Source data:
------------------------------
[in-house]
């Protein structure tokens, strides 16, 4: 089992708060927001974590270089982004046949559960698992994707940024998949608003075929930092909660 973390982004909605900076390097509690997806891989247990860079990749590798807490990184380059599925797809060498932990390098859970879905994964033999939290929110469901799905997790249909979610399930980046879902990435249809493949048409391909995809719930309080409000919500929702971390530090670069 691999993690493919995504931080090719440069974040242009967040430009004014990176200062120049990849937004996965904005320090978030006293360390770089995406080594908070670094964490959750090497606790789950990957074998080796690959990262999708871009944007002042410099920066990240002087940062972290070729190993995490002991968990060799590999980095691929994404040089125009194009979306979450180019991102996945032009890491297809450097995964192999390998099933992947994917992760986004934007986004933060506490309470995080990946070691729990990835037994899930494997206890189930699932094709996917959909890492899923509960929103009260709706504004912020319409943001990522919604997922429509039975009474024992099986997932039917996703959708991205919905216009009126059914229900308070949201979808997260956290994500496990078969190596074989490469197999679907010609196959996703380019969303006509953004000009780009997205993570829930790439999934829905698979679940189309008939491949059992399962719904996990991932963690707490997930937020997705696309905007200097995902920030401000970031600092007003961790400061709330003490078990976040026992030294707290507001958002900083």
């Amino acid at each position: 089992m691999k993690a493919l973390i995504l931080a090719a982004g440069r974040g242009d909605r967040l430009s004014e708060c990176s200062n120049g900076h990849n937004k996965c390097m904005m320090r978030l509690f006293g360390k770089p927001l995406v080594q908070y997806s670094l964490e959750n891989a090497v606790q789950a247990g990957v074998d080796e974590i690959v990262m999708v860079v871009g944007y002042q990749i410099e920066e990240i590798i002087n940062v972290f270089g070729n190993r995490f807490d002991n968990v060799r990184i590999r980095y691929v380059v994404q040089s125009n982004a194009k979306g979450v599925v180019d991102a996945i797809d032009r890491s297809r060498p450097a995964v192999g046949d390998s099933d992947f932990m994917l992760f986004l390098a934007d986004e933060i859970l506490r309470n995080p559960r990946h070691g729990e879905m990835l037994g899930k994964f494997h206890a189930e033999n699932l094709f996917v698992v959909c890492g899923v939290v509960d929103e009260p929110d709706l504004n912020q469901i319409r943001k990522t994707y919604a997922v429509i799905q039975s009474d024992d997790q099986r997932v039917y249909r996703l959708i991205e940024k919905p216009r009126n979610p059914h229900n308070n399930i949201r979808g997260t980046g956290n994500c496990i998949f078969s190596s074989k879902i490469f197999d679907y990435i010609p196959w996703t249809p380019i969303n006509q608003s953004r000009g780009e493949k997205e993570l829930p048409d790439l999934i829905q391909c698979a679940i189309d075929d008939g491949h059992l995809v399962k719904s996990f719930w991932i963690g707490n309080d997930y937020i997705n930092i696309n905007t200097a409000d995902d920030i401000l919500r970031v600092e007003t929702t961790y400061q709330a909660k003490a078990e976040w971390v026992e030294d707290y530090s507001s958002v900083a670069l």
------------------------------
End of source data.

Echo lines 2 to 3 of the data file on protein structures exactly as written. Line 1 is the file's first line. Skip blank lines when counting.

């Protein structure tokens, strides 16, 4: 089992708060927001974590270089982004046949559960698992994707940024998949608003075929930092909660 973390982004909605900076390097509690997806891989247990860079990749590798807490990184380059599925797809060498932990390098859970879905994964033999939290929110469901799905997790249909979610399930980046879902990435249809493949048409391909995809719930309080409000919500929702971390530090670069 691999993690493919995504931080090719440069974040242009967040430009004014990176200062120049990849937004996965904005320090978030006293360390770089995406080594908070670094964490959750090497606790789950990957074998080796690959990262999708871009944007002042410099920066990240002087940062972290070729190993995490002991968990060799590999980095691929994404040089125009194009979306979450180019991102996945032009890491297809450097995964192999390998099933992947994917992760986004934007986004933060506490309470995080990946070691729990990835037994899930494997206890189930699932094709996917959909890492899923509960929103009260709706504004912020319409943001990522919604997922429509039975009474024992099986997932039917996703959708991205919905216009009126059914229900308070949201979808997260956290994500496990078969190596074989490469197999679907010609196959996703380019969303006509953004000009780009997205993570829930790439999934829905698979679940189309008939491949059992399962719904996990991932963690707490997930937020997705696309905007200097995902920030401000970031600092007003961790400061709330003490078990976040026992030294707290507001958002900083």
């Amino acid at each position: 089992m691999k993690a493919l973390i995504l931080a090719a982004g440069r974040g242009d909605r967040l430009s004014e708060c990176s200062n120049g900076h990849n937004k996965c390097m904005m320090r978030l509690f006293g360390k770089p927001l995406v080594q908070y997806s670094l964490e959750n891989a090497v606790q789950a247990g990957v074998d080796e974590i690959v990262m999708v860079v871009g944007y002042q990749i410099e920066e990240i590798i002087n940062v972290f270089g070729n190993r995490f807490d002991n968990v060799r990184i590999r980095y691929v380059v994404q040089s125009n982004a194009k979306g979450v599925v180019d991102a996945i797809d032009r890491s297809r060498p450097a995964v192999g046949d390998s099933d992947f932990m994917l992760f986004l390098a934007d986004e933060i859970l506490r309470n995080p559960r990946h070691g729990e879905m990835l037994g899930k994964f494997h206890a189930e033999n699932l094709f996917v698992v959909c890492g899923v939290v509960d929103e009260p929110d709706l504004n912020q469901i319409r943001k990522t994707y919604a997922v429509i799905q039975s009474d024992d997790q099986r997932v039917y249909r996703l959708i991205e940024k919905p216009r009126n979610p059914h229900n308070n399930i949201r979808g997260t980046g956290n994500c496990i998949f078969s190596s074989k879902i490469f197999d679907y990435i010609p196959w996703t249809p380019i969303n006509q608003s953004r000009g780009e493949k997205e993570l829930p048409d790439l999934i829905q391909c698979a679940i189309d075929d008939g491949h059992l995809v399962k719904s996990f719930w991932i963690g707490n309080d997930y937020i997705n930092i696309n905007t200097a409000d995902d920030i401000l919500r970031v600092e007003t929702t961790y400061q709330a909660k003490a078990e976040w971390v026992e030294d707290y530090s507001s958002v900083a670069l």